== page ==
Do you wish your tablet’s battery life would last for longer? Much longer. Well, Google’s latest version of Android may be able to help.
Announced during Google’s I/O developer conference, Android Marshmallow (or Android 6.0) introduces several key new features to the smartphone and tablet operating system. Android 6 Marshmallow could double your tablet’s battery life From Google Doze, which claims to be able double battery life, to downloadable Google Maps, the successor to Android Lollipop promises plenty to get exited about. Read on for our verdict on its five most important innovations.
Android Marshmallow – five key features
1) Google Doze – Sometimes during the day you’ll use your smartphone or tablet a lot, at others you’ll barely touch it. By using motion detection, Google Doze is designed to detect these lulls in activity and preserve an Android device’s battery life accordingly.
If it seems you haven’t touched your device for a while, such as while you’re sleeping, then Doze will power down all but Android’s most essential functions. According to Google, the effects on battery life can be dramatic. It’s claimed a Nexus 9 running Android Marshmallow lasted up to two times longer in standby than the same tablet running last year’s Lollipop.
2) App permissions – No doubt you’ve been asked to agree to a whole roster of permissions when installing a new app on your phone. The likelihood is that you hit ‘yes’ and hoped for the best, but sensibly Google is partly putting control back into your hands by letting you OK or dismiss permissions as the app tried to use them. Therefore, if an app wants to use your phone’s wi-fi or microphone you’ll be able to deny it access should you wish.
3) Now on Tap – Google Now, the company’s digital assistant, is set to get a major overhaul by way of Now on Tap. By monitoring what you’re currently looking at on your phone Now on Tap can pull relevant information to you if you hold down the home button. This might, for example, pull-up a YouTube trailer of a film a friend has just texted you about, or reservation details of a restaurant a friend might mention.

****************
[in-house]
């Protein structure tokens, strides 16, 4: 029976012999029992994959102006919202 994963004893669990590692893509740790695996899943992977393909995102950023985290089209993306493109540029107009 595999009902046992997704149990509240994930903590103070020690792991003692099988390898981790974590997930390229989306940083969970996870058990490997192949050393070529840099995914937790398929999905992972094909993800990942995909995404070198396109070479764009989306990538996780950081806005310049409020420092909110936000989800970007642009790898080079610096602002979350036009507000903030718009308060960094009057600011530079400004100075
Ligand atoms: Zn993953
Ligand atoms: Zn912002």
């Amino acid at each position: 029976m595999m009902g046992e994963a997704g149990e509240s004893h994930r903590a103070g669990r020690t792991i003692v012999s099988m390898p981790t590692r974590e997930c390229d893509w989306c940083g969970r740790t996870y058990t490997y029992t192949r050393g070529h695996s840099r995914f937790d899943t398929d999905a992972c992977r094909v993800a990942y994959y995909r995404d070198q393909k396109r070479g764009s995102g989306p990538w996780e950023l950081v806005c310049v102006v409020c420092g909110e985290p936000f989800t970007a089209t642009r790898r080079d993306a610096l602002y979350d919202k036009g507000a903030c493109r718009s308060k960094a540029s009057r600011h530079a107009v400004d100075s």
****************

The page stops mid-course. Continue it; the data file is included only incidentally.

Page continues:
4) Offline maps – Using Google Maps as a sat nav alternative works pretty well, but its inability to search for a destination without having internet can be problematic if you’re in a remote location or abroad. Soon, though, you’ll be able to download maps of various countries for use offline meaning you’ll no longer need an internet connection to reach your destination.
5) Google Photos – Available right now, but destined to be a large part of Android Marshmallow, Google Photos will back up an unlimited amount of photos online and also store your videos. You’ll also be able to sort your image collection by location or people so finding that one perfect photo is more streamlined than ever.
Android Marshmallow – Now with Android Pay
Android Pay, much like Apple Pay, allows you to use your iPhone to pay for goods via NFC (in a very similar way to how you can now tap an NFC enabled debit card to pay). There’s no word on when the feature will become available in the UK but, once it does, users will be able to add details of their debit or credit card to their phone and simply tap it on a contactless terminal at the check-out to pay.
The process will require you to tap in your phone’s password and there will be a limit of £20 (which could soon increase to £30 on transactions. We’ll bring you all the details once Google announces more details of what to expect from Android Pay in the UK – and when to expect it.